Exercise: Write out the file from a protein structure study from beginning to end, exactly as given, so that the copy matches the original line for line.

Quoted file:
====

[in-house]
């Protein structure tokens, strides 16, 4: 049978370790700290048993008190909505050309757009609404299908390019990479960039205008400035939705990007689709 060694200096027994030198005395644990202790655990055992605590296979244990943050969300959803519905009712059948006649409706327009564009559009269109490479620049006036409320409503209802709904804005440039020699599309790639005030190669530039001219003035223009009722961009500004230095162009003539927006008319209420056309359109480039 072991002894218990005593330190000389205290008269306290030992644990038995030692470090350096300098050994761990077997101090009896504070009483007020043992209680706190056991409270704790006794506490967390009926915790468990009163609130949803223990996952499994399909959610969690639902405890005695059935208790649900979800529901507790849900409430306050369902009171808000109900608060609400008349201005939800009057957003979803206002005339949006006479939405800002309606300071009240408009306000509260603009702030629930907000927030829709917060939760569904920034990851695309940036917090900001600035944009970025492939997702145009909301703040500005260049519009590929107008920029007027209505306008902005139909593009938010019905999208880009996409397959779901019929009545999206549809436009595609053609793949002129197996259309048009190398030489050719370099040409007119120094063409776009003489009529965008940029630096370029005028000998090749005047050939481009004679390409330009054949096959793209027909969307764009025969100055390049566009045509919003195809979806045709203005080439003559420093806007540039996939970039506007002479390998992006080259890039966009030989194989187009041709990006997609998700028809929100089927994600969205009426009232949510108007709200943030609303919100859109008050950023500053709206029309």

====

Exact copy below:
[in-house]
């Protein structure tokens, strides 16, 4: 049978370790700290048993008190909505050309757009609404299908390019990479960039205008400035939705990007689709 060694200096027994030198005395644990202790655990055992605590296979244990943050969300959803519905009712059948006649409706327009564009559009269109490479620049006036409320409503209802709904804005440039020699599309790639005030190669530039001219003035223009009722961009500004230095162009003539927006008319209420056309359109480039 072991002894218990005593330190000389205290008269306290030992644990038995030692470090350096300098050994761990077997101090009896504070009483007020043992209680706190056991409270704790006794506490967390009926915790468990009163609130949803223990996952499994399909959610969690639902405890005695059935208790649900979800529901507790849900409430306050369902009171808000109900608060609400008349201005939800009057957003979803206002005339949006006479939405800002309606300071009240408009306000509260603009702030629930907000927030829709917060939760569904920034990851695309940036917090900001600035944009970025492939997702145009909301703040500005260049519009590929107008920029007027209505306008902005139909593009938010019905999208880009996409397959779901019929009545999206549809436009595609053609793949002129197996259309048009190398030489050719370099040409007119120094063409776009003489009529965008940029630096370029005028000998090749005047050939481009004679390409330009054949096959793209027909969307764009025969100055390049566009045509919003195809979806045709203005080439003559420093806007540039996939970039506007002479390998992006080259890039966009030989194989187009041709990006997609998700028809929100089927994600969205009426009232949510108007709200943030609303919100859109008050950023500053709206029309």